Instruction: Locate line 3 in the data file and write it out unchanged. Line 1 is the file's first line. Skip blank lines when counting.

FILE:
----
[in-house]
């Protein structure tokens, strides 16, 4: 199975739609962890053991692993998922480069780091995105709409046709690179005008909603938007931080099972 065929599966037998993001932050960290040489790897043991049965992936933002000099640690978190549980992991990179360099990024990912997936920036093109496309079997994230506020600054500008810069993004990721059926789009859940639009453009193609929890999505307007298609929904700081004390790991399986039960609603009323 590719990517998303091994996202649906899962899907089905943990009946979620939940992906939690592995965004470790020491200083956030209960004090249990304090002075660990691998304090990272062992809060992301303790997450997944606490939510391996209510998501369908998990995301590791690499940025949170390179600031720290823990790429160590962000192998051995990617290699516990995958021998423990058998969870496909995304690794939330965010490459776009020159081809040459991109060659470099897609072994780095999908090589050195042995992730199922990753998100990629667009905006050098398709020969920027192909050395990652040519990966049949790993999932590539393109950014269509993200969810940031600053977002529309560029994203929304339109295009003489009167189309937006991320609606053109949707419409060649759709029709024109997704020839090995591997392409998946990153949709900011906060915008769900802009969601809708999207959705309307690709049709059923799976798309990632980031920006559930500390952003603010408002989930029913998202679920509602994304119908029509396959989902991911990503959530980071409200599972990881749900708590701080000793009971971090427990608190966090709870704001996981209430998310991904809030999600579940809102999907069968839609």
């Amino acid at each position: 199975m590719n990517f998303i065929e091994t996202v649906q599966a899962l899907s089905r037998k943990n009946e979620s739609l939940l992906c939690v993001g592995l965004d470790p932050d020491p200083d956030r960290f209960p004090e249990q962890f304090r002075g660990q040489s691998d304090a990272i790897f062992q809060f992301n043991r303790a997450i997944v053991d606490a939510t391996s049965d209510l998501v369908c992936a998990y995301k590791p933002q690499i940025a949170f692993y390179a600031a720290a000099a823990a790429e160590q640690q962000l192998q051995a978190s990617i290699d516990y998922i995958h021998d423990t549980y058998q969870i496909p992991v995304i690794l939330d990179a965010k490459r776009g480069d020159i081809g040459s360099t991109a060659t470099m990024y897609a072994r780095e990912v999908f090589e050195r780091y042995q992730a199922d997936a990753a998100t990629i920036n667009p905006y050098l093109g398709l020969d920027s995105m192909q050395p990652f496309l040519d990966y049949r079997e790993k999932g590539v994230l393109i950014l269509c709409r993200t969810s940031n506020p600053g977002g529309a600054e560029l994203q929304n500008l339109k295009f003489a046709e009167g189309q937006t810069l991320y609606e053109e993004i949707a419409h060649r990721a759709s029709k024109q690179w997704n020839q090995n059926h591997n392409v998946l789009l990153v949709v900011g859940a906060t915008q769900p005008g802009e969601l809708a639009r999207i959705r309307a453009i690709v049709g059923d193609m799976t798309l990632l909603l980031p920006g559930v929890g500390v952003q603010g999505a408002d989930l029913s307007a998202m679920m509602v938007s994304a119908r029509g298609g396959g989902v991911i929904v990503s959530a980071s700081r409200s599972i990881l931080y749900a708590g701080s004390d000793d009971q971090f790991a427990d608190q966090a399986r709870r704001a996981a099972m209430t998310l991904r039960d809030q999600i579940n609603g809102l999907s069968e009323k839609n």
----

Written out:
């Amino acid at each position: 199975m590719n990517f998303i065929e091994t996202v649906q599966a899962l899907s089905r037998k943990n009946e979620s739609l939940l992906c939690v993001g592995l965004d470790p932050d020491p200083d956030r960290f209960p004090e249990q962890f304090r002075g660990q040489s691998d304090a990272i790897f062992q809060f992301n043991r303790a997450i997944v053991d606490a939510t391996s049965d209510l998501v369908c992936a998990y995301k590791p933002q690499i940025a949170f692993y390179a600031a720290a000099a823990a790429e160590q640690q962000l192998q051995a978190s990617i290699d516990y998922i995958h021998d423990t549980y058998q969870i496909p992991v995304i690794l939330d990179a965010k490459r776009g480069d020159i081809g040459s360099t991109a060659t470099m990024y897609a072994r780095e990912v999908f090589e050195r780091y042995q992730a199922d997936a990753a998100t990629i920036n667009p905006y050098l093109g398709l020969d920027s995105m192909q050395p990652f496309l040519d990966y049949r079997e790993k999932g590539v994230l393109i950014l269509c709409r993200t969810s940031n506020p600053g977002g529309a600054e560029l994203q929304n500008l339109k295009f003489a046709e009167g189309q937006t810069l991320y609606e053109e993004i949707a419409h060649r990721a759709s029709k024109q690179w997704n020839q090995n059926h591997n392409v998946l789009l990153v949709v900011g859940a906060t915008q769900p005008g802009e969601l809708a639009r999207i959705r309307a453009i690709v049709g059923d193609m799976t798309l990632l909603l980031p920006g559930v929890g500390v952003q603010g999505a408002d989930l029913s307007a998202m679920m509602v938007s994304a119908r029509g298609g396959g989902v991911i929904v990503s959530a980071s700081r409200s599972i990881l931080y749900a708590g701080s004390d000793d009971q971090f790991a427990d608190q966090a399986r709870r704001a996981a099972m209430t998310l991904r039960d809030q999600i579940n609603g809102l999907s069968e009323k839609n």